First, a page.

Studying law at the London School of Economics and Oxford University are the best for men and women respectively in terms of their career earnings, ground-breaking new research has found.
By contrast, men graduating in law from Bradford University and women from Anglia Ruskin fared the worst.
The objective of the report by the Institute for Fiscal Studies (IFS) was to identify the impact of different degree subjects and institutions on graduate earnings.
Researchers used a new dataset of school, university and tax records created by the Department for Education and controlled for GCSE results, class, region and ethnicity.
The figures are based on students graduating between 2008 and 2012 and looked at how they were doing five years after leaving university.
For men, the average salary was around £31,000. The LSE’s law course had by far the biggest impact, with earnings £24,608 higher than that. It was followed by Oxford (£18,610), Cambridge (£18,030), Durham (£16,747) and Nottingham (£14,869).
The top 10 was rounded out by Warwick, University College London, Newcastle, Bristol and King’s College London.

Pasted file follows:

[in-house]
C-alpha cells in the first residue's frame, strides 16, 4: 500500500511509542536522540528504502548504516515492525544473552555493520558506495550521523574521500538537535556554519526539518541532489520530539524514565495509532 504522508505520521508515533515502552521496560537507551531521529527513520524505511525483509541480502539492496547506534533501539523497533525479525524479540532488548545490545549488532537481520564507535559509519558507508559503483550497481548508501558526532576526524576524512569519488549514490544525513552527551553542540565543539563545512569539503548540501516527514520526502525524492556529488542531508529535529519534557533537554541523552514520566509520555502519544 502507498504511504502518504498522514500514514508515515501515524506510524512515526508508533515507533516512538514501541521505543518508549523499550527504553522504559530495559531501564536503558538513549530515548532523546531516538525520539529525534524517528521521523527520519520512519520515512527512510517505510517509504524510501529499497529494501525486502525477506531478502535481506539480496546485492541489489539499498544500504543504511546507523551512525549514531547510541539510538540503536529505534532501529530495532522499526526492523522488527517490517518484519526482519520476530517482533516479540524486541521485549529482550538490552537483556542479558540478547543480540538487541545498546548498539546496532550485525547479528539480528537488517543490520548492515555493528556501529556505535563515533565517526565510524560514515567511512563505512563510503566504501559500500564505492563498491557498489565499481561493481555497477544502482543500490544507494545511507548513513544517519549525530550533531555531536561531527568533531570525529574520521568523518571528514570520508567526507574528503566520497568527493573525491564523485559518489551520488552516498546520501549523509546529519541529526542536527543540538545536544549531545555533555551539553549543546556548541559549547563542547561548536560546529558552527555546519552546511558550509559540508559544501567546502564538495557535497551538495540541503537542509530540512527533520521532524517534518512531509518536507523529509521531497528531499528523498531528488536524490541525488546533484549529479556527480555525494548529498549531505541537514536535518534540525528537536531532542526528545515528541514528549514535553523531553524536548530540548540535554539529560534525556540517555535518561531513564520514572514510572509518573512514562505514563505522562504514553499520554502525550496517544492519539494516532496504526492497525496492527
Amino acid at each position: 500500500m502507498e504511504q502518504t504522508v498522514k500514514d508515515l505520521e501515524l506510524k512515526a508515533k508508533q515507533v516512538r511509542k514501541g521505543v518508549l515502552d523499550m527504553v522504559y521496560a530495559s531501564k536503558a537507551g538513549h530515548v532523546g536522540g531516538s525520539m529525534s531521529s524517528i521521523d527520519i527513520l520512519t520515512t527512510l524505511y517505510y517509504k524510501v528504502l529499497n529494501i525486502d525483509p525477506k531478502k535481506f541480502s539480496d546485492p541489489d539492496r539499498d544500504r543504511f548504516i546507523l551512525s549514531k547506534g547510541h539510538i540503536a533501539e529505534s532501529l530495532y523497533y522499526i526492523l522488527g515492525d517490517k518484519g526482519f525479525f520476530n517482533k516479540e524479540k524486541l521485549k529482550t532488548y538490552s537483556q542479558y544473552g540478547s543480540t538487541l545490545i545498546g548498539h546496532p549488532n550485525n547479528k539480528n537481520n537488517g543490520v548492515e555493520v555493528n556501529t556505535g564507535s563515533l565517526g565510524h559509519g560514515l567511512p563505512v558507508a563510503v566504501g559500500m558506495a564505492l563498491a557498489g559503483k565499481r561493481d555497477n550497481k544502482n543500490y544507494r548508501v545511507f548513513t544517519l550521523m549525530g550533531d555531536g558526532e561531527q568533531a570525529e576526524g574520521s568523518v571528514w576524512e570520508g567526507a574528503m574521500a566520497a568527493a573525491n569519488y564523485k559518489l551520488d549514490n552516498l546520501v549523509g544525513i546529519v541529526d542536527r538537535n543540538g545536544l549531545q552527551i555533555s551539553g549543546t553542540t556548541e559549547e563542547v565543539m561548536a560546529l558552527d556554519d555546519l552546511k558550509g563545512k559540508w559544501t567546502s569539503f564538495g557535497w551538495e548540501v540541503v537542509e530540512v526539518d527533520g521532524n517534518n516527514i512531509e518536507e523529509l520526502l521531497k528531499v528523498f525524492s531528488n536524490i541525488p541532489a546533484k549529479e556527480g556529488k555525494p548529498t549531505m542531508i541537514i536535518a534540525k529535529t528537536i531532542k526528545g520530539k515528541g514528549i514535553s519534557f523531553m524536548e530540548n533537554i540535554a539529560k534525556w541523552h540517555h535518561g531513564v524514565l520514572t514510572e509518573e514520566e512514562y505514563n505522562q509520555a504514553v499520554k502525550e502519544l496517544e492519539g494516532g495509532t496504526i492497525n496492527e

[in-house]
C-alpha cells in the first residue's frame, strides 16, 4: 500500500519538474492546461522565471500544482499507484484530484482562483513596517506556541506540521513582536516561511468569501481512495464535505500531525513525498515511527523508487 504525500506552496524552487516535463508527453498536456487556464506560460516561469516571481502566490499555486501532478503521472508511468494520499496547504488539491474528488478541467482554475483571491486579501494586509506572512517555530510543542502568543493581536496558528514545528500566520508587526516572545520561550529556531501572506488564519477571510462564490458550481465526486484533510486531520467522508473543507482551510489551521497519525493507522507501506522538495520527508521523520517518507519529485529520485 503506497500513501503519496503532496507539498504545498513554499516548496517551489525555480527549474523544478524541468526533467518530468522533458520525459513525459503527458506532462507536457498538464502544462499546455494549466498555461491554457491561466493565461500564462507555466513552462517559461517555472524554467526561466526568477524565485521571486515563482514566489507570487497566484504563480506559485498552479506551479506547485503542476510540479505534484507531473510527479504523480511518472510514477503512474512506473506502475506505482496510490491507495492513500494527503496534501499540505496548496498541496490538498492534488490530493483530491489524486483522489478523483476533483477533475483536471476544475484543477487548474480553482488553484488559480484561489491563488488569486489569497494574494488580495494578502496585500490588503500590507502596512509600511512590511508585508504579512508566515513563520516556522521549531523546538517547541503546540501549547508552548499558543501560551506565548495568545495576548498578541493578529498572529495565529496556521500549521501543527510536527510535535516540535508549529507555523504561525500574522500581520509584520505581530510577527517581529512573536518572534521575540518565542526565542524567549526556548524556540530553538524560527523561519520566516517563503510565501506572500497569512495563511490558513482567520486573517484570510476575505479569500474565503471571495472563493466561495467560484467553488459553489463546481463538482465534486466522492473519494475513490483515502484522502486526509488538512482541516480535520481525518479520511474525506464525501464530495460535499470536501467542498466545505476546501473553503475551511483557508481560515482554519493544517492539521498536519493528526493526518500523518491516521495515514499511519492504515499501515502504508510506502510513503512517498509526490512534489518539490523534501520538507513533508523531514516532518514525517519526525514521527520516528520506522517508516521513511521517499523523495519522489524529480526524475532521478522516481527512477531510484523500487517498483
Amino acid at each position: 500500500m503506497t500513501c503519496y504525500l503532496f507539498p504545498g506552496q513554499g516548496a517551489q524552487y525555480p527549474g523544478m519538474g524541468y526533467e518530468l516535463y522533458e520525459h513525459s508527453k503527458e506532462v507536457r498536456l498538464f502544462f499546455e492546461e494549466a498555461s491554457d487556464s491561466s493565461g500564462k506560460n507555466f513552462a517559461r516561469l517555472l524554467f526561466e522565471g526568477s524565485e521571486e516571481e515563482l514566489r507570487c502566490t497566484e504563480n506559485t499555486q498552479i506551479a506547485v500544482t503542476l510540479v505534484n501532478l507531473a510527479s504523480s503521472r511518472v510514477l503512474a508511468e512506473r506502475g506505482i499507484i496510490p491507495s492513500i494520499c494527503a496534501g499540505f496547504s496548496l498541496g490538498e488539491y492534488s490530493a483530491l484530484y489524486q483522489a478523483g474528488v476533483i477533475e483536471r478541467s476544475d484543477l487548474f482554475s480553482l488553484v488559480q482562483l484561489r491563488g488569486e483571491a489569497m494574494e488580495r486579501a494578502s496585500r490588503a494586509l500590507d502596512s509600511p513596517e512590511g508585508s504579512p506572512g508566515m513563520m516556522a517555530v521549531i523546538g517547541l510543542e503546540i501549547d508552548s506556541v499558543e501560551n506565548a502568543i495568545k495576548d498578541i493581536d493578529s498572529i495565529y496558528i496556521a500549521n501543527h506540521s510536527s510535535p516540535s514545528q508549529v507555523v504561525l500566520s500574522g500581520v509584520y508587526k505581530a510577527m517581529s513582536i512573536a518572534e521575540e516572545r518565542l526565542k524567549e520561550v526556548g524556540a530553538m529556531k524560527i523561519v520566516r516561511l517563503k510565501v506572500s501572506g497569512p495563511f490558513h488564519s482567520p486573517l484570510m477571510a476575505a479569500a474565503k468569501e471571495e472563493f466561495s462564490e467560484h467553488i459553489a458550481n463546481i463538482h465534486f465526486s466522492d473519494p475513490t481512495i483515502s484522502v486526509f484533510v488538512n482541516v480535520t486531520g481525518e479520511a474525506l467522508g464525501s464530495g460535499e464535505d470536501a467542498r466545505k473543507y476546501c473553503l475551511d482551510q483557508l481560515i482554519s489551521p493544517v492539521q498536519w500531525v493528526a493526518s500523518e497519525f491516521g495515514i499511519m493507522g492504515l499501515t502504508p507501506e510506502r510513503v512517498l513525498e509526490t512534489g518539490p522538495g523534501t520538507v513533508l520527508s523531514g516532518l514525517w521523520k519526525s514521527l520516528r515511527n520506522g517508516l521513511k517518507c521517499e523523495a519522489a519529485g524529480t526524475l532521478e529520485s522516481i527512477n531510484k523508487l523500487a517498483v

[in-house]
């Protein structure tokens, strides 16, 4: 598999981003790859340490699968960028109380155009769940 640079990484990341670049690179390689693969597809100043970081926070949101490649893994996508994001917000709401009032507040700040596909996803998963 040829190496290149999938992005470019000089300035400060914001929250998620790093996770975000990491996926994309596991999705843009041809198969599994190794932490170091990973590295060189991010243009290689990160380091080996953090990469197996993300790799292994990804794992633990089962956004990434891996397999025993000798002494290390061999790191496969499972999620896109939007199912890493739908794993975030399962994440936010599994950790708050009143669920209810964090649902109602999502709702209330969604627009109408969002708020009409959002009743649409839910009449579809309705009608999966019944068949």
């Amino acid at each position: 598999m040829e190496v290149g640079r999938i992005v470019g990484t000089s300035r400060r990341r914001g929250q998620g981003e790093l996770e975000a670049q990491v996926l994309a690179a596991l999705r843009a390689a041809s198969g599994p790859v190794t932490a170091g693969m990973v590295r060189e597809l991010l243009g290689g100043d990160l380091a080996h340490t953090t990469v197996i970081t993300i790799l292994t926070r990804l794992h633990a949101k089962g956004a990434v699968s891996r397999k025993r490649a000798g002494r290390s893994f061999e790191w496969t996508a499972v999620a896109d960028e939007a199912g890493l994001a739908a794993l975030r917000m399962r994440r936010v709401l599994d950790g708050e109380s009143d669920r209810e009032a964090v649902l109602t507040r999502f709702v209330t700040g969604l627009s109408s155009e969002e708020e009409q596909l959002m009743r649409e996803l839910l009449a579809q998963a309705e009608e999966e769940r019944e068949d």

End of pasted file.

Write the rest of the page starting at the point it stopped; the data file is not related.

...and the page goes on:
At the other end of the scale were Bradford (£6,740 below average), London Metropolitan (£6,725), Brighton (£5,875), Lincoln (£3,390) and Northampton (£3,287).
For women, the average was around £28,500. A law degree from Oxford resulted in a salary boost of £26,062 – the third highest of any degree at any institution – followed by the LSE (£20,769), Cambridge (£19,764), University College London (£17,592) and Warwick (£14,594).
The rest of the top 10 were Bristol, Durham, King’s College London, Manchester and Nottingham.
Women with an Anglia Ruskin degree saw their wages £3,806 below average, followed by Salford (£3,785), Northampton (£3,772), Edge Hill (£3,669) and Bedfordshire (£2,970).
Across the 30 degree subjects investigated, law was the 12th best-paid degree for men, with medicine the best (£44,900 on average) and creative arts the worst (£22,200).
It was the 13th best-paid degree for women, again behind medicine at the top (£42,300) and creative arts at the bottom (£21,000).
The researchers stressed: “These results focus solely on the earnings returns to different degrees and there are clearly many other important outcomes which factor into students’ higher education decisions and the evaluation of universities.”
The BBC has produced a facility to search the findings by degree subject. Click here.